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Bossed Bone Plaques of the Second Millennium*

  • John D. Evans (a1)
Extract

EVER since, in 1893, Paolo Orsi published and described a group of these objects from the necropolis of Cava della Signora, Castelluccio, they have E been generally regarded as of the highest importance for the study of W. Mediterranean prehistory. Orsi himself immediately recognized the parallel with those which had then been recently unearthed by Schliemann at Troy, and since his time the validity of this parallel has been generally admitted by archaeologists. All who have since then treated of the chronological problems of Sicily and the Western Mediterranean lands have accepted them as imports from Troy and a basis for synchronisms between the cultures of the Eastern and Western basins. Despite this, however, no study has as yet been published of these objects in which the Trojan and Sicilian groups have been treated together and closely compared. In 1939 a useful critical analysis of the evidence relative to the three Trojan plaques was published by Bittel, but he did not go on to make a similar study of the Sicilian ones.

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1 See note 3.

2 ‘Einige Bemerkungen zu trojanische Funden’, Marburger Studien, ed. E. SprockhofF, 1938.

3 For nos. 1-6 see Orsi, Bull. Pal. It., Anno xvm, 1892, pp. 155-6, 170-1, and pl. iv, 1 and 2; for no. 7, ibid., Anno XIX, 1893, p. 215. No. 8 was first referred to by Maugini, ‘Scoperte pre istoriche in Sicilia’, Rev. scientifica industriale, 13th April, 1879, but first fully published and described by Orsi, Ausonia, I,1906, p. 6 and fig. 1. For nos. 9 and 10 see Orsi, Bull. Pal. It., Anno XLIV, 1926, pp. 7 and 13, and fig. 4.

Sir T. Zammit, ‘ Third Report on the Tarxien Temple Excavations ‘, Archaeologia, vol. LXX, 1918-20, p. 195 and fig. 19, and idem, Prehistoric Malta, 1930, p. 93 and pl. XXV.

5 This unpublished diary is the property of the excavator’s son, Mr C. G. Zammit, the present Director of the Valletta Museum, who has very kindly allowed me to consult it. For classification of Maltese pottery, see J. D. Evans in P.P.S., XIX, pt. 1, pp. 41-94.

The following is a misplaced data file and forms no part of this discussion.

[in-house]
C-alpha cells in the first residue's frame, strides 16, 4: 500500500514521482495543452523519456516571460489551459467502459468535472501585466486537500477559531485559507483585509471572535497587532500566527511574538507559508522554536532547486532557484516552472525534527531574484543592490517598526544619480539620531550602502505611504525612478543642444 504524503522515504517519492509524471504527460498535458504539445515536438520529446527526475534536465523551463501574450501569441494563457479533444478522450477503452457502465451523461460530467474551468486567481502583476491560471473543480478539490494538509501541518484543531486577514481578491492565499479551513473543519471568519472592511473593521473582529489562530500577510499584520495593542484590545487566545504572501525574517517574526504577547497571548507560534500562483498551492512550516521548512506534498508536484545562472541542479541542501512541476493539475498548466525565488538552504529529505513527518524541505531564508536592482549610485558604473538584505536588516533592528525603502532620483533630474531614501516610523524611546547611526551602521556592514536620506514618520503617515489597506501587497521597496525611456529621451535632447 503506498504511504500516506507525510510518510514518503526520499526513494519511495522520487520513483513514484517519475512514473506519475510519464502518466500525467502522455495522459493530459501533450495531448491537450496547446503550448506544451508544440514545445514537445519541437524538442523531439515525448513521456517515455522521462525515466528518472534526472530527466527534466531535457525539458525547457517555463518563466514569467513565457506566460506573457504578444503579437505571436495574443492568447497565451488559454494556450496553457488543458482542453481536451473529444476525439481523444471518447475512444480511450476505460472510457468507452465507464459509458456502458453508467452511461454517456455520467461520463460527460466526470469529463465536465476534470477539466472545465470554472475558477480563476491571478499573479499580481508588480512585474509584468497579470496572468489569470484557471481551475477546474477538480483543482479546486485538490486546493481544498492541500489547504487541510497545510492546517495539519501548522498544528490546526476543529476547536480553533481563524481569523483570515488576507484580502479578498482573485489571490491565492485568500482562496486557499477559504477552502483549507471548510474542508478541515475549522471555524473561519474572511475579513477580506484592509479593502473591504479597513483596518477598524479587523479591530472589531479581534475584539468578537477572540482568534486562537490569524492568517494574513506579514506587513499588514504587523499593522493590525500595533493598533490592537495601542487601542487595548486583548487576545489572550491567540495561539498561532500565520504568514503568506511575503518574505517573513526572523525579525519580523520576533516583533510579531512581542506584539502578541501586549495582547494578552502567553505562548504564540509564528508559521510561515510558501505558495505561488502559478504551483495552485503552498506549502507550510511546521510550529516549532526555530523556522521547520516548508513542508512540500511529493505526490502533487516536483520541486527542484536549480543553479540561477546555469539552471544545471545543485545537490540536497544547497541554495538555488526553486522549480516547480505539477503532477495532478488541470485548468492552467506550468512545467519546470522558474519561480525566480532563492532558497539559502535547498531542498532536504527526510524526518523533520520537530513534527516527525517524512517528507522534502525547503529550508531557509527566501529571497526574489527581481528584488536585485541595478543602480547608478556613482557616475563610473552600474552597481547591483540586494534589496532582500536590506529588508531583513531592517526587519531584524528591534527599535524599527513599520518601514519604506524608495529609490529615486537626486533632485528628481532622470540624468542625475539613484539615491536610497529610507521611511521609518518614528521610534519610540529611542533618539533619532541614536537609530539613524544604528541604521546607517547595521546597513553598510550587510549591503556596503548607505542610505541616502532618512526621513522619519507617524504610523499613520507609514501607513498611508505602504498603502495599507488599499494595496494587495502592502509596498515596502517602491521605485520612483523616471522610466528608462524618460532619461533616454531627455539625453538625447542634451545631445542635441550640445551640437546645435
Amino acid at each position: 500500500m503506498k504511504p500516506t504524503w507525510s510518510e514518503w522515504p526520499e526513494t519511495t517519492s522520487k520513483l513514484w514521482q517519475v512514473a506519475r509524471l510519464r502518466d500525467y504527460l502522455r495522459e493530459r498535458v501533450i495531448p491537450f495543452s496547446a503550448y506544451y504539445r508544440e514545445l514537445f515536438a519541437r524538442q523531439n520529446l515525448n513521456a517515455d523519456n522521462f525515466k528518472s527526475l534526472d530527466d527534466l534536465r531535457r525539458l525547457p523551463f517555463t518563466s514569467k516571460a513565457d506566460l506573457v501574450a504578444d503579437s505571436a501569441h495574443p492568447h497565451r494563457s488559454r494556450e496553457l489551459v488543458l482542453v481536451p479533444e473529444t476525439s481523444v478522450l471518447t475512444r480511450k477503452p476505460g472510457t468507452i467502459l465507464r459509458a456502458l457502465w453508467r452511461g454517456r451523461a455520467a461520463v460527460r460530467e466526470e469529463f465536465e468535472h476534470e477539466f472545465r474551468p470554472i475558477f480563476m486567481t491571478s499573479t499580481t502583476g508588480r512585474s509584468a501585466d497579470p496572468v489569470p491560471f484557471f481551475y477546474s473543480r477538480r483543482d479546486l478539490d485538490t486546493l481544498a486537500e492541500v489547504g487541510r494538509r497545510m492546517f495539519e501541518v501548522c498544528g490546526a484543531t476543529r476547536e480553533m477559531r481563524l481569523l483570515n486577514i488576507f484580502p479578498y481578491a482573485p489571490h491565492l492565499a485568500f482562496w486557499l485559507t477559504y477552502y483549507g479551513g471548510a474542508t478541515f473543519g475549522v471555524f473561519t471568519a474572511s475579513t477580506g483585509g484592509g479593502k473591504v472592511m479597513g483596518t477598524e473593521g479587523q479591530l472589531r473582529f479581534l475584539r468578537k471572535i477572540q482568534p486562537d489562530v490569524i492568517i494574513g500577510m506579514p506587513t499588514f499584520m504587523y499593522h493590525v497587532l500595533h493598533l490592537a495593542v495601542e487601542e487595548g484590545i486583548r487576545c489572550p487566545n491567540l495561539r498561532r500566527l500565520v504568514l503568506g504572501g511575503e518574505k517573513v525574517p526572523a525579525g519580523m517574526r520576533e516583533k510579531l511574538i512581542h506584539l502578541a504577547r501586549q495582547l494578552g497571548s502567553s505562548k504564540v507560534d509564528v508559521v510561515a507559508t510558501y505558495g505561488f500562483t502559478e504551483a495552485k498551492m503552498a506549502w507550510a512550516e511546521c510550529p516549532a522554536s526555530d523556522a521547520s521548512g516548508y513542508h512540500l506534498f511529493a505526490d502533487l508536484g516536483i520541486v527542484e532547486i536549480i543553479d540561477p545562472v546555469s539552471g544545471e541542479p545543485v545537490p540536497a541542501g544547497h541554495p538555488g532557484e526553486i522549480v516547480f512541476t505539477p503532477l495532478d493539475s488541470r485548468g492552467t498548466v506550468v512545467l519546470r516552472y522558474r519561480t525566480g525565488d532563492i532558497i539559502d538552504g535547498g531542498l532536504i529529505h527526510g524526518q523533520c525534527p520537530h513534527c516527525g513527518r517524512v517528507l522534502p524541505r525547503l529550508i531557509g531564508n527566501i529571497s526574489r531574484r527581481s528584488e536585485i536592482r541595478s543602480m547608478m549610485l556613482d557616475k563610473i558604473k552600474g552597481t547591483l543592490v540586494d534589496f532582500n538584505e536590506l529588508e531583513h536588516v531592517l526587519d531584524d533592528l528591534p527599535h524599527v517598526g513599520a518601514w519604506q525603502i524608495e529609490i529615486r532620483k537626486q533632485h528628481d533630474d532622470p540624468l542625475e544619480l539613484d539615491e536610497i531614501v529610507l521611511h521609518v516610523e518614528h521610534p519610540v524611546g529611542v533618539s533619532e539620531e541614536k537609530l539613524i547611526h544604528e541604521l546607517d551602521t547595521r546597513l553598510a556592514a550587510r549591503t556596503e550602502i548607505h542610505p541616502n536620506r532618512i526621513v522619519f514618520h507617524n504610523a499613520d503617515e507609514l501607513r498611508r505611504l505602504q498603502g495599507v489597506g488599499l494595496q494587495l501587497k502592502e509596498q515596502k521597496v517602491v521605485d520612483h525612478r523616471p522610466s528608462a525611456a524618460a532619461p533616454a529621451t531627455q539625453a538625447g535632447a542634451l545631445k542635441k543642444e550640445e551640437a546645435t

6 John L. Caskey, ‘Excavations at Lerna, 1952-53’, in Hesperia, vol. XXIII, No. 1, Jan.-Mch., 1954, p. 22 and pl. 9, g. Mr Caskey has also kindly furnished me with further details about this object, in correspondence.

7 I have to thank Prof. Wace for very kindly supplying the information about this unpublished object from his excavations at Mycenae.

8 See note z above.

9 Schliemann, Ilios, p. 573, Nr. 983; Virchow, Zeitschr. f. Ethn., vol. 23, 1893, pp. 410 ff.; Bittel, ibid., pl. 5, 3.

10 Schliemann, Troja, p. 125, Nr. 41; Virchow, ibid., pp. 410 ff. and figs, 8-10; Bittel, ibid., pl. 5. 1.

11 Dörpfeld, Troja u. Ilion, 1, p. 391, fig. 376; H. Schmidt, H. Schliemanns Sammlung trojamsche Altertümer, p. 291, Nr. 7953 a/b; Bittel, ibid., pl. 5, 2.

12 Blegen, Troy 1, p. 363 and fig. 365, 35-528.

13 See L. Bernabò Brea, La Sicilia prehistórica y sus relaciones con Oriente y con la Pentnsula Ibérica, Consejo Superior de Investigaciones Cientificas, Serie arqueológica, 1, Madrid, 1954, pp. 172 ff.

14 Stone and Bronze Ages in Italy, p. 217, and fig. 84.

15 Studies in the Early Pottery of the Near East, 11, p. 132. His mention on the previous page of a ‘bossed bone plaque’ from Portugal seems to be due to a misunderstanding of Childe, Dawn, 1st ed., p. 96, which refers to the bone pommels from Nora in Portugal and Monte Sallia in Sicily.

16 Brea, ibid., p. 177.

17 In his unpublished thesis on ‘Mycenaean Pottery in the West’.

18 Especially in Central Greece, though other elements are also present. Cf. Childe, Dawn, 5th ed., p. 66.

19 E. Petersen, ‘Funde u. Forschung’, in Roem. Mitth., XIII, 1898, p. 165; P. Orsi in Ausonia, 1, p. 6; Schliemann, Ilios, p. 514. Orsi and Virchow also suggested that they might have been portions of dagger-hilts.

20 I formed this opinion when I first saw the objects in the Syracuse Museum three years ago, and was very much pleased to discover later that Dr O. G. S. Crawford had come independently to the same conclusion.

21 Prof. Childe has pointed out to me that there is a certain resemblance to some gold objects from the Royal Tombs at Alaca Höyük; see H. Z. Koçay, ‘Les Fouilles d’Alaca Hõyük, 1937-9’, Turk Tarih Kurumu Yayinlarindan, Seri v—no 5, plate clxxxvi, top. It is difficult to say at present whether this is significant or not.

22 Mallowan, Iraq, IX, Pt. 1, pl. If and text; H. Bossert, Altanatolien, figs. 333-47; Swedish Cyprus Expedition, Plates, vol. 1, pls. xviii-xx, xxv, xxvi, xxx, and B.S.A., XLI, p. 83, figs 4 and 5; Schliemann, Ilios, passim, but especially p. 262, Nr. 141 and p. 425, Nr. 521, and Blegen, Troy, 1, Plates, fig. 216, 37-374.

23 W. Lamb, B.S.A., 1951, pp. 75-80.

24 Schliemann, ibid., p. 425, Nr. 521.

25 Les Peintures Rupestres Schématiques de la Péninsule Iberique, iv, p. 122 and fig. 70.

We wish to thank an anonymous colleague for a generous gift, enabling us to have the drawings made to illustrate this article, and Professor Bernabo Brea for kindly having the plaques specially photographed. EDITOR.

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Antiquity
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